Clay tablets dating back more than 2,700 years have revealed that ancient doctors used a mixture of Medicine and magic to cure their patients in ancient times.
The clay tablets recovered in modern-day Iraq more than ten years ago have recently revealed unprecedented secrets about ancient Medicine.
The tablets, written in Cuneiform, were crafted by a trainee doctor from Ancient Sumeria called Kisir-Aššur, who recorded his work in great detail.
The content of the tablets was revealed by a Danish Ph.D. student who analyzed the clay tablets.
The tablets illustrate many aspects of ancient Medicine, and the approach ancient doctors took when curing patients thousands of years ago.
The clay tablets reveal fascinating details about ancient Medicine.
The ancient writings reveal that ancient Mesopotamian doctors did not significantly differentiate what is today labeled as magic and that what is considered Medicine.
Many times, their medical treatment included potions, enemas as well as bandages. However, to cure the spiritual side, the ancient doctors made use of rituals, chants, and prayers to specific deities.
New Insight on Ancient forms of Medicine
Scholars believe that the cuneiform tablets could help shed new light on how the illness was treated in ancient civilization, thousands of years ago.
According to experts, the tablets offer one of the most fascinating and detailed accounts of ancient medical education ever recorded.
Furthermore, experts who studied the tablets say that the medical and magical practices were recorded by Kisir-Aššur in chronological order, allowing experts to trace back and create a timeline of his training.
Speaking to ScientificNordic, Dr. Troels Pank Arbøll from the University of Copenhagen explained:
“The sources give a unique insight into how an Assyrian doctor was trained in the art of diagnosing and treating illnesses and their causes. It’s an insight into some of the earliest examples of what we can describe as science.”
The tablets offer evidence of a mixture of ancient medical practices.
It shows that ancient doctors heavily relied on a traditional medical approach when curing their patients, but also had room for magical cures as well.
“He does not work simply with religious rituals, but also with plant-based medical treatments. It is possible that he studied the effects of venom from scorpions and snakes on the human body and that he perhaps tried to draw conclusions based on his observations,” explained Dr. Arbøll.
As revealed by Mail Online, the ancient doctor wrote: “If a man is ill with bile, ahhazu-jaundice, or amurriqaanu-jaundice, to cure him: kukuru-plant, burashu-juniper, ballukku-plant, suadu-plant, ‘sweet reed,’ urnû-plant, ataʾishu-plant, ‘fox-wine’, leek(?), ‘stink’-plant, tarmush-plant, ‘heals-a-thousand’-plant, ‘heals-twenty’-plant, (and) colocynth.”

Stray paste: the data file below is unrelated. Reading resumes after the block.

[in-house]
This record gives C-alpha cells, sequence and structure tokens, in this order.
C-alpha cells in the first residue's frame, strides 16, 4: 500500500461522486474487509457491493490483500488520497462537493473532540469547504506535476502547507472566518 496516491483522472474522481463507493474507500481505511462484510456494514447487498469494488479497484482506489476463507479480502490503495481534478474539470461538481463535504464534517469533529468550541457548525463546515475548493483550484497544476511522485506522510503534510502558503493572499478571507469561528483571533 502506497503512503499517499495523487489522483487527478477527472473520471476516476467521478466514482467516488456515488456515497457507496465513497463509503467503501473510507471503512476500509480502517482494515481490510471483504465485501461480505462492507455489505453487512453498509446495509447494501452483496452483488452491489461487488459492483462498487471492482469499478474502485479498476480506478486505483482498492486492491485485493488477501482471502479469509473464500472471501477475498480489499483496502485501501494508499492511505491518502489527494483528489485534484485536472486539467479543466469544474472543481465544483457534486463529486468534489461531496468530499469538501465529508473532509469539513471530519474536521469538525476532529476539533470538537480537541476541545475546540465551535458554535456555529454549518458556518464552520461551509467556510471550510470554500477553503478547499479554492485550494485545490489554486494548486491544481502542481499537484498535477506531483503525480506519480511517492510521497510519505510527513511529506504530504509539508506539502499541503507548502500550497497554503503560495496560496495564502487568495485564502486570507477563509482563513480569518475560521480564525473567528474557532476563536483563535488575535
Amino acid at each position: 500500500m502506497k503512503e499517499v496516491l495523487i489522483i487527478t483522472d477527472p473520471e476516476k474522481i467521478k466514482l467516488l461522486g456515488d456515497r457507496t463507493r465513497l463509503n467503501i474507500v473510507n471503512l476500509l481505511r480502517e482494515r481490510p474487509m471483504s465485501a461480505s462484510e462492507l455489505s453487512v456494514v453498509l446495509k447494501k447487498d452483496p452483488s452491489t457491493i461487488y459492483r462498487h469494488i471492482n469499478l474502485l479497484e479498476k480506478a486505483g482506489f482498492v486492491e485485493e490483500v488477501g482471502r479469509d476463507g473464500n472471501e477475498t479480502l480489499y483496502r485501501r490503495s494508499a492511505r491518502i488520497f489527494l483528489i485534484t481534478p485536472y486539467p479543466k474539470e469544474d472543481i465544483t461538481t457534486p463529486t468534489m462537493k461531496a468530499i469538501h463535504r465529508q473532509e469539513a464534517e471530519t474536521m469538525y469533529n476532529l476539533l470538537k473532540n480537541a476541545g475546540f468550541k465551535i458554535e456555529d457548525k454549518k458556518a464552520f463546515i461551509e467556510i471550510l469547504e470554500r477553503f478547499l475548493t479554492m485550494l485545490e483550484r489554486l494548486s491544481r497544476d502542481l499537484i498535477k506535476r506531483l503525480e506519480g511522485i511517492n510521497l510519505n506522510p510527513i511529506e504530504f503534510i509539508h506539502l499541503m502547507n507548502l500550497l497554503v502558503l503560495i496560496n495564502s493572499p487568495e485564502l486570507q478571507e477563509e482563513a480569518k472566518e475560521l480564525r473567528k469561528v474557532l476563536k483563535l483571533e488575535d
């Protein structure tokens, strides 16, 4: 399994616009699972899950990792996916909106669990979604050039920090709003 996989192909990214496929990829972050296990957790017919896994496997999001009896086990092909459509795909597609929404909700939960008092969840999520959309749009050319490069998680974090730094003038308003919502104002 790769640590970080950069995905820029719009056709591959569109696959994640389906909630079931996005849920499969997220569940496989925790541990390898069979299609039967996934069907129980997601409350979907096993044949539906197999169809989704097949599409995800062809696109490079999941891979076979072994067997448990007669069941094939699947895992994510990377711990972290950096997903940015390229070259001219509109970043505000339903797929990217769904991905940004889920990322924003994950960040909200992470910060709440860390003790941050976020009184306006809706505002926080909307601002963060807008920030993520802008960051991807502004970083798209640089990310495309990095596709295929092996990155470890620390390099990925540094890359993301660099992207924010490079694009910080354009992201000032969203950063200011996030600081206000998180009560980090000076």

“You weigh out these 14 plants equally (and) boil (them) in premium beer. You leave (the blend) outside overnight by the star(s). You sieve it (and) add plant oil and honey into it. “
“You pour (it) into his anus.”
The clay tablet written by Kisir-Aššur details the dangers of jaundice caused by bile, the risk it poses to humans, and how it was treated, nearly 3,000 years ago.
According to Science Nordic, the ancient Mesopotamians may have believed that some diseases and liquids were connected by one another. This was partly based on the idea that human bile was toxic, explains Arbøll.
“At this time, bile is considered similar to a venomous substance. It can regulate certain bodily processes and could be the cause or contribution to the cause of an illness. This idea, reminiscent of the important Greek physician, Hippocrates’ theory of humors, where the imbalance of four fluids in the body, can be the cause of illness,” he says.
“However, the Mesopotamian conception of bile seems to differ from the Greek. Moreover, Hippocrates lived some 200 years after Kisir-Ashur and the fall of the Assyrian Kingdom, so it is far from certain that the idea spread from Mesopotamia to the Greeks. But it would be interesting to investigate,” says Arbøll.
“If there are relationships between ancient Mesopotamian medical knowledge and Hippocratic medicine, which I think there are, we must show these connections in the text, which is not easy,” wrote Nils Heeßel, a professor at the Philipps-Universität Marburg, Germany, in an e-mail interview with Scientific Nordic.
“General assumptions on a single doctor’s academic focus can hardly be seen as a trace of later medical traditions,” he explained.
Although the ancient doctor known as Kisir-Aššur predates Hippocrates–who is considered the father of modern Medicine–by at least 500 years, they seemed to have developed similar ideas.